Next, the present study investigated the effects of three different types of H2S donors (sources, drugs), Na2S fast-releasing H2S salt, GYY4137 slow-releasing H2S donor, and AP39 mitochondria-targeted H2S donor on vascular tone in PCA using organ-bath. Then, this study compared the effects of different types of H2S sources on vascular tone in PCA under different conditions in order to determine whether there is a difference in the signalling pathways activated by these three different H2S sources. The results of this study demonstrated there was no difference in the relaxation responses and mechanisms of relaxation responses between three different H2S donors, Na2S, GYY4137 and AP39. Thus, the studies looking at the vascular responses to H2S using the salts might be useful in determining the response to H2S in PCA.

The results of this study demonstrated that there was a significant enhancement of the relaxation responses of all three donors in the presence of L-NAME. These results suggest chemical interaction of H2S with NO might lead to formation of inactive nitrosothiol, which may not be able to contract or relax blood vessels. In contrast to previous studies, the results of this study demonstrated that there was a significant enhancement of the relaxation responses of all three donors in the presence of TEA (non-selective K+ channels blocker) and glibenclamide (KATP channels blocker) and these responses might be due to potassium channels blockade increasing sensitivity to other mechanisms of H2S, such as calcium channels blockade.

Interestingly, the blocking of potassium channels by TEA and KATP channels by glibenclamide led to an enhancement of the H2S-mediated relaxation, and these results are in contrast with previous studies that have reported that H2S relaxation was mediated via potassium channels. Furthermore, there was significant inhibition of calcium-induced contractions by all three H2S donors, and this inhibition was maintained after incubation of PCA with all the three different H2S sources for 15, 30 and 60 min. Furthermore, there was a significant inhibition of contraction of PCA induced by BayK8644, L-type voltage-gated calcium channel opener by all three different H2S sources, and thus, these results suggest that H2S acts by blocking calcium channels and also inhibiting a calcium-induced contraction pathway.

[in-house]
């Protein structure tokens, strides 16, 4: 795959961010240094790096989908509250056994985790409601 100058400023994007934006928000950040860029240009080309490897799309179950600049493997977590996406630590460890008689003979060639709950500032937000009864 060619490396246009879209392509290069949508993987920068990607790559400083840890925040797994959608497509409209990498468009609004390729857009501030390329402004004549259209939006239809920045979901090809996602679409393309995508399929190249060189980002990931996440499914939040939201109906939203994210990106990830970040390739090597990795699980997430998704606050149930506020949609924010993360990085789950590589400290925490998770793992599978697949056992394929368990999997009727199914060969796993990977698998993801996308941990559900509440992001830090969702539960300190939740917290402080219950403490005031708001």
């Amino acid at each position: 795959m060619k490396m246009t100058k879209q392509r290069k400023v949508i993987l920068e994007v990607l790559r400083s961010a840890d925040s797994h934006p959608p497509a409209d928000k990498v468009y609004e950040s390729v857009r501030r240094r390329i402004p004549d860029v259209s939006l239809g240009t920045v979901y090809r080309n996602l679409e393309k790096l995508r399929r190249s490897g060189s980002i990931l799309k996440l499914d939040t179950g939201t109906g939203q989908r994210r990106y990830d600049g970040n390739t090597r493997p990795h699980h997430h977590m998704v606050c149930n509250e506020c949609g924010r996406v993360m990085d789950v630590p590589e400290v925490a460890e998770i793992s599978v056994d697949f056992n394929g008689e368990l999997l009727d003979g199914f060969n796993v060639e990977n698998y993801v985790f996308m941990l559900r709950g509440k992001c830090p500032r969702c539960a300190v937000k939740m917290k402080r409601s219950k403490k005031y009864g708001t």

Hypoxia plays critical roles in IHD. Therefore, studying the role of H2S as an oxygen sensor using three different H2S donors would be useful and interesting. Na2S salt and AP39 caused no significant effect in hypoxia response, hypoxia-induced relaxation, but they caused a significant decrease in the recovery response, reoxygenation-induced contraction. In contrast, GYY4137 caused both a significant enhancement of the hypoxia response and a significant decrease in the recovery response to reoxygenation. Therefore, these results of H2S donors, such as GYY4137 in PCA may be beneficial to decrease ischaemia-reperfusion injury (IRI). Thus, H2S could be important for the CVS and many cardiovascular pathologies, which have been associated with low H2S production. Therefore, H2S donors may be used as a cardiovascular protective drug against IRI.

In conclusion, the present study demonstrated that H2S is produced in the heart and causes relaxation of the coronary artery. Sulfhydration measured by our assays in the heart could be used as an index of H2S production and potential signalling pathway for H2S. There was no difference in the relaxation responses and mechanisms of relaxations, such as NO, potassium channels, calcium channels among the three different H2S donors, Na2S, GYY4137 and AP39. There was a difference between the effects of Na2S and AP39 compared to GYY4137 in response to hypoxia and reoxygenation. Therefore, measurement of H2S generation and sulfhydration levels could be used as an index for changes in cardiac dysfunction. Thus, H2S sources could be beneficial in IHD, which are associated with low H2S generation and sulfhydration levels.

Item Type: Thesis (University of Nottingham only) (PhD)
Supervisors: Alexander, Stephen PH
Roberts, Richard E
Keywords: Hydrogen sulfide, SF7-AM, CBS, Sulfhydration, Red maleimide, U46619, Calcium, Na2S, GYY4137, AP39, Hypoxia
Subjects: Q Science > QP Physiology
Faculties/Schools: UK Campuses > Faculty of Medicine and Health Sciences > School of Life Sciences
Item ID: 64922
Depositing User: AL-TAIE, YASIR
Date Deposited: 04 Aug 2021 04:41
Last Modified: 04 Aug 2021 04:41
URI: http://eprints.nottingham.ac.uk/id/eprint/64922